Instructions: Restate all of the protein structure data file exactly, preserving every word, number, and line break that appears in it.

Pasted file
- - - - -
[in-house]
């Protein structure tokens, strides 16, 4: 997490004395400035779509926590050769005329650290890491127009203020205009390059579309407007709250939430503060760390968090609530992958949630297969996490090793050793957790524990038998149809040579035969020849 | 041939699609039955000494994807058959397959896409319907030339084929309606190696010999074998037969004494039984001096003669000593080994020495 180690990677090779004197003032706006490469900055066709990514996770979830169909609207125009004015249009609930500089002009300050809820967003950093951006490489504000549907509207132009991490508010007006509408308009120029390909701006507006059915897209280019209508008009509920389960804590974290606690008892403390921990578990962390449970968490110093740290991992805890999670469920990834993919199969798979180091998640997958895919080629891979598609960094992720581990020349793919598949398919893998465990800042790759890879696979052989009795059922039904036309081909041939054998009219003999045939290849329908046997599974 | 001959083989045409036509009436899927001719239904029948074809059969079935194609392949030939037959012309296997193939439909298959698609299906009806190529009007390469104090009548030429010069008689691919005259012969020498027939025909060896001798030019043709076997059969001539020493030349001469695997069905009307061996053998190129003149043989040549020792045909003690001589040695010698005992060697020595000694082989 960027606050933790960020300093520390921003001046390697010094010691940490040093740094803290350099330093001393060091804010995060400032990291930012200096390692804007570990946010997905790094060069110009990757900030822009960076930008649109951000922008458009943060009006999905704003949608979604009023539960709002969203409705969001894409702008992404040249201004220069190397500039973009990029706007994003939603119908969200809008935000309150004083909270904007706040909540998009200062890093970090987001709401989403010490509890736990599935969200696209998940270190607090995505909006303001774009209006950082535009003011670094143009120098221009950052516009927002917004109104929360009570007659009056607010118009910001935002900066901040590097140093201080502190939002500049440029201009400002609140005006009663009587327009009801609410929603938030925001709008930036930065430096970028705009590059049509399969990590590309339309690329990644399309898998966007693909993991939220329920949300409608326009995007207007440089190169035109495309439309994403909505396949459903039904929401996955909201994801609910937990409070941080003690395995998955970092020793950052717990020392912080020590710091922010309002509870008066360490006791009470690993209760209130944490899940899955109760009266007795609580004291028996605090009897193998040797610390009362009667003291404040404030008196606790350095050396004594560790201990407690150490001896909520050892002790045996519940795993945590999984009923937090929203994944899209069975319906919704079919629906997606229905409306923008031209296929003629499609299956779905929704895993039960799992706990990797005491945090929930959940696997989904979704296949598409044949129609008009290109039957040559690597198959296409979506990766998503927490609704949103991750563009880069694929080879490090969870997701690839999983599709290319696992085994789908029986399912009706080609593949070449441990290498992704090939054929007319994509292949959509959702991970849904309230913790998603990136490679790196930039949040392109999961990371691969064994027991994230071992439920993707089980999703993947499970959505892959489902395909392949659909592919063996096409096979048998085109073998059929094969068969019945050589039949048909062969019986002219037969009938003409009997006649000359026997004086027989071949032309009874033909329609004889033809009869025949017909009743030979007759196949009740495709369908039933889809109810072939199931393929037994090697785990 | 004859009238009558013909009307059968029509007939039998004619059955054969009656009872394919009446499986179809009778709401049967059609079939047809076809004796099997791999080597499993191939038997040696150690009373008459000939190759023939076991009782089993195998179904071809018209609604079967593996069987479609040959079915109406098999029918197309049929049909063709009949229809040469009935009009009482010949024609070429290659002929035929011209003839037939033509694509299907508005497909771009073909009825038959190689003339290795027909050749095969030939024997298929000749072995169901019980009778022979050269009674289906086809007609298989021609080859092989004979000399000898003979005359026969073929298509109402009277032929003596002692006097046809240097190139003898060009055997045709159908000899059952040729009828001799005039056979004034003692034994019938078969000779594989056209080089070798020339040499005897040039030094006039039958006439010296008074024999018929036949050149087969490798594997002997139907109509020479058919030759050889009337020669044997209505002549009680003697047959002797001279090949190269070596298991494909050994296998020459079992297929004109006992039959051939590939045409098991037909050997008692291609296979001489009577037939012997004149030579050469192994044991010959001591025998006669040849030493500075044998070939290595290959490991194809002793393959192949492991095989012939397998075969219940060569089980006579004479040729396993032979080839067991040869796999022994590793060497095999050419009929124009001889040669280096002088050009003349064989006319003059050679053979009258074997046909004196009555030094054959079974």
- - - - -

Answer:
[in-house]
């Protein structure tokens, strides 16, 4: 997490004395400035779509926590050769005329650290890491127009203020205009390059579309407007709250939430503060760390968090609530992958949630297969996490090793050793957790524990038998149809040579035969020849 | 041939699609039955000494994807058959397959896409319907030339084929309606190696010999074998037969004494039984001096003669000593080994020495 180690990677090779004197003032706006490469900055066709990514996770979830169909609207125009004015249009609930500089002009300050809820967003950093951006490489504000549907509207132009991490508010007006509408308009120029390909701006507006059915897209280019209508008009509920389960804590974290606690008892403390921990578990962390449970968490110093740290991992805890999670469920990834993919199969798979180091998640997958895919080629891979598609960094992720581990020349793919598949398919893998465990800042790759890879696979052989009795059922039904036309081909041939054998009219003999045939290849329908046997599974 | 001959083989045409036509009436899927001719239904029948074809059969079935194609392949030939037959012309296997193939439909298959698609299906009806190529009007390469104090009548030429010069008689691919005259012969020498027939025909060896001798030019043709076997059969001539020493030349001469695997069905009307061996053998190129003149043989040549020792045909003690001589040695010698005992060697020595000694082989 960027606050933790960020300093520390921003001046390697010094010691940490040093740094803290350099330093001393060091804010995060400032990291930012200096390692804007570990946010997905790094060069110009990757900030822009960076930008649109951000922008458009943060009006999905704003949608979604009023539960709002969203409705969001894409702008992404040249201004220069190397500039973009990029706007994003939603119908969200809008935000309150004083909270904007706040909540998009200062890093970090987001709401989403010490509890736990599935969200696209998940270190607090995505909006303001774009209006950082535009003011670094143009120098221009950052516009927002917004109104929360009570007659009056607010118009910001935002900066901040590097140093201080502190939002500049440029201009400002609140005006009663009587327009009801609410929603938030925001709008930036930065430096970028705009590059049509399969990590590309339309690329990644399309898998966007693909993991939220329920949300409608326009995007207007440089190169035109495309439309994403909505396949459903039904929401996955909201994801609910937990409070941080003690395995998955970092020793950052717990020392912080020590710091922010309002509870008066360490006791009470690993209760209130944490899940899955109760009266007795609580004291028996605090009897193998040797610390009362009667003291404040404030008196606790350095050396004594560790201990407690150490001896909520050892002790045996519940795993945590999984009923937090929203994944899209069975319906919704079919629906997606229905409306923008031209296929003629499609299956779905929704895993039960799992706990990797005491945090929930959940696997989904979704296949598409044949129609008009290109039957040559690597198959296409979506990766998503927490609704949103991750563009880069694929080879490090969870997701690839999983599709290319696992085994789908029986399912009706080609593949070449441990290498992704090939054929007319994509292949959509959702991970849904309230913790998603990136490679790196930039949040392109999961990371691969064994027991994230071992439920993707089980999703993947499970959505892959489902395909392949659909592919063996096409096979048998085109073998059929094969068969019945050589039949048909062969019986002219037969009938003409009997006649000359026997004086027989071949032309009874033909329609004889033809009869025949017909009743030979007759196949009740495709369908039933889809109810072939199931393929037994090697785990 | 004859009238009558013909009307059968029509007939039998004619059955054969009656009872394919009446499986179809009778709401049967059609079939047809076809004796099997791999080597499993191939038997040696150690009373008459000939190759023939076991009782089993195998179904071809018209609604079967593996069987479609040959079915109406098999029918197309049929049909063709009949229809040469009935009009009482010949024609070429290659002929035929011209003839037939033509694509299907508005497909771009073909009825038959190689003339290795027909050749095969030939024997298929000749072995169901019980009778022979050269009674289906086809007609298989021609080859092989004979000399000898003979005359026969073929298509109402009277032929003596002692006097046809240097190139003898060009055997045709159908000899059952040729009828001799005039056979004034003692034994019938078969000779594989056209080089070798020339040499005897040039030094006039039958006439010296008074024999018929036949050149087969490798594997002997139907109509020479058919030759050889009337020669044997209505002549009680003697047959002797001279090949190269070596298991494909050994296998020459079992297929004109006992039959051939590939045409098991037909050997008692291609296979001489009577037939012997004149030579050469192994044991010959001591025998006669040849030493500075044998070939290595290959490991194809002793393959192949492991095989012939397998075969219940060569089980006579004479040729396993032979080839067991040869796999022994590793060497095999050419009929124009001889040669280096002088050009003349064989006319003059050679053979009258074997046909004196009555030094054959079974």